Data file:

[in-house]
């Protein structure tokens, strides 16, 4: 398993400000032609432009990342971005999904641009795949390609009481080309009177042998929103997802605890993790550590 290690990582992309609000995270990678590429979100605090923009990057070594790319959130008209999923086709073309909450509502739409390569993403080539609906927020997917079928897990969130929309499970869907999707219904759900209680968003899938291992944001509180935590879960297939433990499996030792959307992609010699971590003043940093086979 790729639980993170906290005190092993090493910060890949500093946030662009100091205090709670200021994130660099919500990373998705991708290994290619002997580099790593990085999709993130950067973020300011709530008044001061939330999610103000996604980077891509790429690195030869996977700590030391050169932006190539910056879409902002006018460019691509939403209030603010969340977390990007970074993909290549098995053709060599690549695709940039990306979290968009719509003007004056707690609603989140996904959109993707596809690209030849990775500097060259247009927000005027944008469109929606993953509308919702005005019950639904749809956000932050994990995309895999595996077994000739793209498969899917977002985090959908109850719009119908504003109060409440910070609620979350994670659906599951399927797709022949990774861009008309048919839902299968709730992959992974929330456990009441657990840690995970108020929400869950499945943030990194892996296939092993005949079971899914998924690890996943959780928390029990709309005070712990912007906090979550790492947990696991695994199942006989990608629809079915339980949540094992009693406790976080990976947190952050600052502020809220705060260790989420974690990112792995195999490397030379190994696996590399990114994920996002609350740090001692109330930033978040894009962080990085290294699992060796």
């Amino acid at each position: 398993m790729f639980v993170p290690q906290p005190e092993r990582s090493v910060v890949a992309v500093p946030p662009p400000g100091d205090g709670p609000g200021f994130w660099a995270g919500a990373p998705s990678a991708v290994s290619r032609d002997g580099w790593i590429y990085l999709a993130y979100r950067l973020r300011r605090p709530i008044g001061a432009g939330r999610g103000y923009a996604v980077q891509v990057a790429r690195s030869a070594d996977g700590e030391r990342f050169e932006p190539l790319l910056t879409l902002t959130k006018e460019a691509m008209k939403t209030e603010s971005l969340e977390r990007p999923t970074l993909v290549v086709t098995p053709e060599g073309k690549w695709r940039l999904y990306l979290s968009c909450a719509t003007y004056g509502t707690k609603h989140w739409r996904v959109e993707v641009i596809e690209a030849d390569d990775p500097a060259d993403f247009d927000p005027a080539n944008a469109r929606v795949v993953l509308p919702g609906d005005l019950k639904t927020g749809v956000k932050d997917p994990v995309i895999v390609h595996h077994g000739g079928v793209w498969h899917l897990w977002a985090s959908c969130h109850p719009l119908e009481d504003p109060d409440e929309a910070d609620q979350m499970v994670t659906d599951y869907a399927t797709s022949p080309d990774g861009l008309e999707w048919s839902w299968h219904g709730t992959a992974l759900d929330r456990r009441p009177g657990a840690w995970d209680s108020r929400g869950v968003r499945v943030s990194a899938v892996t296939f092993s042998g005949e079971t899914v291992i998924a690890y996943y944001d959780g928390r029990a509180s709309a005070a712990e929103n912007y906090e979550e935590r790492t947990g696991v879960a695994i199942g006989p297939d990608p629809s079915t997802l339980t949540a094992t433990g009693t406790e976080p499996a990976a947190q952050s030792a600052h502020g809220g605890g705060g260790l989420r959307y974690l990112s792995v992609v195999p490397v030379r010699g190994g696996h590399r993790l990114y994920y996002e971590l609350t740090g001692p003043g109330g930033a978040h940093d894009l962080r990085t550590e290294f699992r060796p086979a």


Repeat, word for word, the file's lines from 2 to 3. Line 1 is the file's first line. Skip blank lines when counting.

């Protein structure tokens, strides 16, 4: 398993400000032609432009990342971005999904641009795949390609009481080309009177042998929103997802605890993790550590 290690990582992309609000995270990678590429979100605090923009990057070594790319959130008209999923086709073309909450509502739409390569993403080539609906927020997917079928897990969130929309499970869907999707219904759900209680968003899938291992944001509180935590879960297939433990499996030792959307992609010699971590003043940093086979 790729639980993170906290005190092993090493910060890949500093946030662009100091205090709670200021994130660099919500990373998705991708290994290619002997580099790593990085999709993130950067973020300011709530008044001061939330999610103000996604980077891509790429690195030869996977700590030391050169932006190539910056879409902002006018460019691509939403209030603010969340977390990007970074993909290549098995053709060599690549695709940039990306979290968009719509003007004056707690609603989140996904959109993707596809690209030849990775500097060259247009927000005027944008469109929606993953509308919702005005019950639904749809956000932050994990995309895999595996077994000739793209498969899917977002985090959908109850719009119908504003109060409440910070609620979350994670659906599951399927797709022949990774861009008309048919839902299968709730992959992974929330456990009441657990840690995970108020929400869950499945943030990194892996296939092993005949079971899914998924690890996943959780928390029990709309005070712990912007906090979550790492947990696991695994199942006989990608629809079915339980949540094992009693406790976080990976947190952050600052502020809220705060260790989420974690990112792995195999490397030379190994696996590399990114994920996002609350740090001692109330930033978040894009962080990085290294699992060796």
């Amino acid at each position: 398993m790729f639980v993170p290690q906290p005190e092993r990582s090493v910060v890949a992309v500093p946030p662009p400000g100091d205090g709670p609000g200021f994130w660099a995270g919500a990373p998705s990678a991708v290994s290619r032609d002997g580099w790593i590429y990085l999709a993130y979100r950067l973020r300011r605090p709530i008044g001061a432009g939330r999610g103000y923009a996604v980077q891509v990057a790429r690195s030869a070594d996977g700590e030391r990342f050169e932006p190539l790319l910056t879409l902002t959130k006018e460019a691509m008209k939403t209030e603010s971005l969340e977390r990007p999923t970074l993909v290549v086709t098995p053709e060599g073309k690549w695709r940039l999904y990306l979290s968009c909450a719509t003007y004056g509502t707690k609603h989140w739409r996904v959109e993707v641009i596809e690209a030849d390569d990775p500097a060259d993403f247009d927000p005027a080539n944008a469109r929606v795949v993953l509308p919702g609906d005005l019950k639904t927020g749809v956000k932050d997917p994990v995309i895999v390609h595996h077994g000739g079928v793209w498969h899917l897990w977002a985090s959908c969130h109850p719009l119908e009481d504003p109060d409440e929309a910070d609620q979350m499970v994670t659906d599951y869907a399927t797709s022949p080309d990774g861009l008309e999707w048919s839902w299968h219904g709730t992959a992974l759900d929330r456990r009441p009177g657990a840690w995970d209680s108020r929400g869950v968003r499945v943030s990194a899938v892996t296939f092993s042998g005949e079971t899914v291992i998924a690890y996943y944001d959780g928390r029990a509180s709309a005070a712990e929103n912007y906090e979550e935590r790492t947990g696991v879960a695994i199942g006989p297939d990608p629809s079915t997802l339980t949540a094992t433990g009693t406790e976080p499996a990976a947190q952050s030792a600052h502020g809220g605890g705060g260790l989420r959307y974690l990112s792995v992609v195999p490397v030379r010699g190994g696996h590399r993790l990114y994920y996002e971590l609350t740090g001692p003043g109330g930033a978040h940093d894009l962080r990085t550590e290294f699992r060796p086979a």